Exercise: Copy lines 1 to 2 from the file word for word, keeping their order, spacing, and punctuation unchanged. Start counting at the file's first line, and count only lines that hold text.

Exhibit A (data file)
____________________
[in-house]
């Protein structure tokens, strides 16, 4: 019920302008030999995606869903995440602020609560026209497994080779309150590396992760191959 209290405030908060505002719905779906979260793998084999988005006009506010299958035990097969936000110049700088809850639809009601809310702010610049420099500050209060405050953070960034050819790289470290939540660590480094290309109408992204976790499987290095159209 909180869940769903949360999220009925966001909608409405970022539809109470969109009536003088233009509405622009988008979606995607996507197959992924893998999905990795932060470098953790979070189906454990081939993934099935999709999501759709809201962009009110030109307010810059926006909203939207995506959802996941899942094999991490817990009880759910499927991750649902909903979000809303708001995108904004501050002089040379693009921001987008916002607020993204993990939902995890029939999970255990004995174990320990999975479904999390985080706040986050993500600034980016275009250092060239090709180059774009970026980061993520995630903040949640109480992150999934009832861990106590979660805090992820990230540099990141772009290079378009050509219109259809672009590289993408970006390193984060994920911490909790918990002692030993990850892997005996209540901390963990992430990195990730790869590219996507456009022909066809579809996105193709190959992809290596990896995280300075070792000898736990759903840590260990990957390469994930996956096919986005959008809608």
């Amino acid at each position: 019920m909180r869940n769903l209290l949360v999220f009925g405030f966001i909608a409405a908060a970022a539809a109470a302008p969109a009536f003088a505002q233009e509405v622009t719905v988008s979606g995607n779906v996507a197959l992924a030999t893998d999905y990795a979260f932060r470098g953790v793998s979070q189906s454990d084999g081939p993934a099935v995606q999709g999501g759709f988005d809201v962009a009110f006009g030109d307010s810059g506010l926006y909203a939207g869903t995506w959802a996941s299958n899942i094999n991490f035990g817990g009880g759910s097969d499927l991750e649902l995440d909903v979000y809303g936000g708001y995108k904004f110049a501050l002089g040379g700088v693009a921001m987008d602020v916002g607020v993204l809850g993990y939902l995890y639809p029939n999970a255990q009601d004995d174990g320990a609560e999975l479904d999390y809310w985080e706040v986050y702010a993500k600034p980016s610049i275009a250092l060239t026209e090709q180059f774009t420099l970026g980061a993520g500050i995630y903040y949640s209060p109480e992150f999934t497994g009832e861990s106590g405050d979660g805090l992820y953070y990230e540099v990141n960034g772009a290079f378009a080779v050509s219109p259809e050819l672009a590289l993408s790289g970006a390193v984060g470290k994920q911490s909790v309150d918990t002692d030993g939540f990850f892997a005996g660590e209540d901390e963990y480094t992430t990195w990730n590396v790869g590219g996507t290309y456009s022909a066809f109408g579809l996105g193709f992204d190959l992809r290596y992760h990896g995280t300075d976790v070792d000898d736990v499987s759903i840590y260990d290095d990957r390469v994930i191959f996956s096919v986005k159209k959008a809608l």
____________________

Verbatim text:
[in-house]
């Protein structure tokens, strides 16, 4: 019920302008030999995606869903995440602020609560026209497994080779309150590396992760191959 209290405030908060505002719905779906979260793998084999988005006009506010299958035990097969936000110049700088809850639809009601809310702010610049420099500050209060405050953070960034050819790289470290939540660590480094290309109408992204976790499987290095159209 909180869940769903949360999220009925966001909608409405970022539809109470969109009536003088233009509405622009988008979606995607996507197959992924893998999905990795932060470098953790979070189906454990081939993934099935999709999501759709809201962009009110030109307010810059926006909203939207995506959802996941899942094999991490817990009880759910499927991750649902909903979000809303708001995108904004501050002089040379693009921001987008916002607020993204993990939902995890029939999970255990004995174990320990999975479904999390985080706040986050993500600034980016275009250092060239090709180059774009970026980061993520995630903040949640109480992150999934009832861990106590979660805090992820990230540099990141772009290079378009050509219109259809672009590289993408970006390193984060994920911490909790918990002692030993990850892997005996209540901390963990992430990195990730790869590219996507456009022909066809579809996105193709190959992809290596990896995280300075070792000898736990759903840590260990990957390469994930996956096919986005959008809608």